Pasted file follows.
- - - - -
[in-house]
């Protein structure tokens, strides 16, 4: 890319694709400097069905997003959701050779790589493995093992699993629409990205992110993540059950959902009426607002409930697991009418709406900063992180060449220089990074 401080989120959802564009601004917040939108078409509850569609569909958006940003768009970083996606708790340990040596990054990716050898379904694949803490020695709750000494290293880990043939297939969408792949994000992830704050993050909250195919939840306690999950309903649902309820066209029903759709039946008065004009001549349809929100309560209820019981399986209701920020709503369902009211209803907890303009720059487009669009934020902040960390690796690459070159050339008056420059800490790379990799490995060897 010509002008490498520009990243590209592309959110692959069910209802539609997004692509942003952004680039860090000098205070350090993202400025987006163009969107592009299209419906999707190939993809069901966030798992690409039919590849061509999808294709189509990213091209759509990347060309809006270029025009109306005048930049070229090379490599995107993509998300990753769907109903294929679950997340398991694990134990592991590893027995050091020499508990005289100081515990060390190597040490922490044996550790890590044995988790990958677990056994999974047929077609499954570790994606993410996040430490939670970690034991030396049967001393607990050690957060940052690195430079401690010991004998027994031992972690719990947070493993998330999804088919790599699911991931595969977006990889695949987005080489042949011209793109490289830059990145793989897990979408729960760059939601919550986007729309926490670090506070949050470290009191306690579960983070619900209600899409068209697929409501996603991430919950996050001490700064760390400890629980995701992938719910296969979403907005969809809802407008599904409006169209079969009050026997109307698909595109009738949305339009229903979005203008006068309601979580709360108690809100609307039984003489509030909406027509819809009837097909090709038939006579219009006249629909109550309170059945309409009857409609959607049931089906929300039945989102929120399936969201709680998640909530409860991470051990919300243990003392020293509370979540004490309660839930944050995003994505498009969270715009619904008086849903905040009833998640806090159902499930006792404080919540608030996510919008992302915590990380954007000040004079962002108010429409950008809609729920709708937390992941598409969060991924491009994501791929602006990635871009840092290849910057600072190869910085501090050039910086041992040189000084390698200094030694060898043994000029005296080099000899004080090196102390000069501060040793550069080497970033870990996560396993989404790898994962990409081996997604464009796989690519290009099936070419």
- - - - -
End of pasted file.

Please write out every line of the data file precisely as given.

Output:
[in-house]
């Protein structure tokens, strides 16, 4: 890319694709400097069905997003959701050779790589493995093992699993629409990205992110993540059950959902009426607002409930697991009418709406900063992180060449220089990074 401080989120959802564009601004917040939108078409509850569609569909958006940003768009970083996606708790340990040596990054990716050898379904694949803490020695709750000494290293880990043939297939969408792949994000992830704050993050909250195919939840306690999950309903649902309820066209029903759709039946008065004009001549349809929100309560209820019981399986209701920020709503369902009211209803907890303009720059487009669009934020902040960390690796690459070159050339008056420059800490790379990799490995060897 010509002008490498520009990243590209592309959110692959069910209802539609997004692509942003952004680039860090000098205070350090993202400025987006163009969107592009299209419906999707190939993809069901966030798992690409039919590849061509999808294709189509990213091209759509990347060309809006270029025009109306005048930049070229090379490599995107993509998300990753769907109903294929679950997340398991694990134990592991590893027995050091020499508990005289100081515990060390190597040490922490044996550790890590044995988790990958677990056994999974047929077609499954570790994606993410996040430490939670970690034991030396049967001393607990050690957060940052690195430079401690010991004998027994031992972690719990947070493993998330999804088919790599699911991931595969977006990889695949987005080489042949011209793109490289830059990145793989897990979408729960760059939601919550986007729309926490670090506070949050470290009191306690579960983070619900209600899409068209697929409501996603991430919950996050001490700064760390400890629980995701992938719910296969979403907005969809809802407008599904409006169209079969009050026997109307698909595109009738949305339009229903979005203008006068309601979580709360108690809100609307039984003489509030909406027509819809009837097909090709038939006579219009006249629909109550309170059945309409009857409609959607049931089906929300039945989102929120399936969201709680998640909530409860991470051990919300243990003392020293509370979540004490309660839930944050995003994505498009969270715009619904008086849903905040009833998640806090159902499930006792404080919540608030996510919008992302915590990380954007000040004079962002108010429409950008809609729920709708937390992941598409969060991924491009994501791929602006990635871009840092290849910057600072190869910085501090050039910086041992040189000084390698200094030694060898043994000029005296080099000899004080090196102390000069501060040793550069080497970033870990996560396993989404790898994962990409081996997604464009796989690519290009099936070419």